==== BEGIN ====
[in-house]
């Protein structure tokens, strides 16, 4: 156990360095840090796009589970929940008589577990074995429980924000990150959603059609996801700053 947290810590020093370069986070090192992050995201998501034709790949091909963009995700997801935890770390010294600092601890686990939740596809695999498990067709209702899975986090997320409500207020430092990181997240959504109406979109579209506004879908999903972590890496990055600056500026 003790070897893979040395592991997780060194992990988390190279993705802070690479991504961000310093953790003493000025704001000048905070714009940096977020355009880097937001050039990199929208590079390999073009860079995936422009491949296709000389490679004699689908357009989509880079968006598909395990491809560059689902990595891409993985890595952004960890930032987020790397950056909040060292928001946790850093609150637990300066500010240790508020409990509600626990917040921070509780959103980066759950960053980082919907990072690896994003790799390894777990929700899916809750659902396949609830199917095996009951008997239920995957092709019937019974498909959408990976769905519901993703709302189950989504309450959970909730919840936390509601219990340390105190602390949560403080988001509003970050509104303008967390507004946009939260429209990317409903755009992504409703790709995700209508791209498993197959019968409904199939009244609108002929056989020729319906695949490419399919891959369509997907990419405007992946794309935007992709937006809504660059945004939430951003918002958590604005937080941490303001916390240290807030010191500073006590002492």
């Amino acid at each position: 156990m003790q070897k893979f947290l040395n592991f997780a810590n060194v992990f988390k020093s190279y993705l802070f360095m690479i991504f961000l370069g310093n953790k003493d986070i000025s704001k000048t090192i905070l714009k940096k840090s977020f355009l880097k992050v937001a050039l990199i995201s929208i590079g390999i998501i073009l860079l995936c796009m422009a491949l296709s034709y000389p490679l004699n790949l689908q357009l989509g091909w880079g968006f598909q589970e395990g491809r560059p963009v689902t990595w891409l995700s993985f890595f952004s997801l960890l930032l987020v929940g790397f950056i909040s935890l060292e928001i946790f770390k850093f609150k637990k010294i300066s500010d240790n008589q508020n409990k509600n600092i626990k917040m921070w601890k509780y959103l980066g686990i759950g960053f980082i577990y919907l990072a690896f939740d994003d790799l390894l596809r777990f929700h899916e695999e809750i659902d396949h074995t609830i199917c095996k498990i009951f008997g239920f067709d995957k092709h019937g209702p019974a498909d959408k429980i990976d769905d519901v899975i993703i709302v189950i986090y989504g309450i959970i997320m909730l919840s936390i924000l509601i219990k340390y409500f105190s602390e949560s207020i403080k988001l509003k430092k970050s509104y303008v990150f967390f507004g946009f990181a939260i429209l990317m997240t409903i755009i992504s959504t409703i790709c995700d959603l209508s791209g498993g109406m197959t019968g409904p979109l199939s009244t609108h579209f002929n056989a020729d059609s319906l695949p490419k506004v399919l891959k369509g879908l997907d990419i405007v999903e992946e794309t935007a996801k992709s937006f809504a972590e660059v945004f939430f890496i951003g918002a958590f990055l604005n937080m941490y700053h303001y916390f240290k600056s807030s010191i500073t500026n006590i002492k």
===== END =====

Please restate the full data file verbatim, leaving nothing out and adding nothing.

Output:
[in-house]
């Protein structure tokens, strides 16, 4: 156990360095840090796009589970929940008589577990074995429980924000990150959603059609996801700053 947290810590020093370069986070090192992050995201998501034709790949091909963009995700997801935890770390010294600092601890686990939740596809695999498990067709209702899975986090997320409500207020430092990181997240959504109406979109579209506004879908999903972590890496990055600056500026 003790070897893979040395592991997780060194992990988390190279993705802070690479991504961000310093953790003493000025704001000048905070714009940096977020355009880097937001050039990199929208590079390999073009860079995936422009491949296709000389490679004699689908357009989509880079968006598909395990491809560059689902990595891409993985890595952004960890930032987020790397950056909040060292928001946790850093609150637990300066500010240790508020409990509600626990917040921070509780959103980066759950960053980082919907990072690896994003790799390894777990929700899916809750659902396949609830199917095996009951008997239920995957092709019937019974498909959408990976769905519901993703709302189950989504309450959970909730919840936390509601219990340390105190602390949560403080988001509003970050509104303008967390507004946009939260429209990317409903755009992504409703790709995700209508791209498993197959019968409904199939009244609108002929056989020729319906695949490419399919891959369509997907990419405007992946794309935007992709937006809504660059945004939430951003918002958590604005937080941490303001916390240290807030010191500073006590002492």
């Amino acid at each position: 156990m003790q070897k893979f947290l040395n592991f997780a810590n060194v992990f988390k020093s190279y993705l802070f360095m690479i991504f961000l370069g310093n953790k003493d986070i000025s704001k000048t090192i905070l714009k940096k840090s977020f355009l880097k992050v937001a050039l990199i995201s929208i590079g390999i998501i073009l860079l995936c796009m422009a491949l296709s034709y000389p490679l004699n790949l689908q357009l989509g091909w880079g968006f598909q589970e395990g491809r560059p963009v689902t990595w891409l995700s993985f890595f952004s997801l960890l930032l987020v929940g790397f950056i909040s935890l060292e928001i946790f770390k850093f609150k637990k010294i300066s500010d240790n008589q508020n409990k509600n600092i626990k917040m921070w601890k509780y959103l980066g686990i759950g960053f980082i577990y919907l990072a690896f939740d994003d790799l390894l596809r777990f929700h899916e695999e809750i659902d396949h074995t609830i199917c095996k498990i009951f008997g239920f067709d995957k092709h019937g209702p019974a498909d959408k429980i990976d769905d519901v899975i993703i709302v189950i986090y989504g309450i959970i997320m909730l919840s936390i924000l509601i219990k340390y409500f105190s602390e949560s207020i403080k988001l509003k430092k970050s509104y303008v990150f967390f507004g946009f990181a939260i429209l990317m997240t409903i755009i992504s959504t409703i790709c995700d959603l209508s791209g498993g109406m197959t019968g409904p979109l199939s009244t609108h579209f002929n056989a020729d059609s319906l695949p490419k506004v399919l891959k369509g879908l997907d990419i405007v999903e992946e794309t935007a996801k992709s937006f809504a972590e660059v945004f939430f890496i951003g918002a958590f990055l604005n937080m941490y700053h303001y916390f240290k600056s807030s010191i500073t500026n006590i002492k």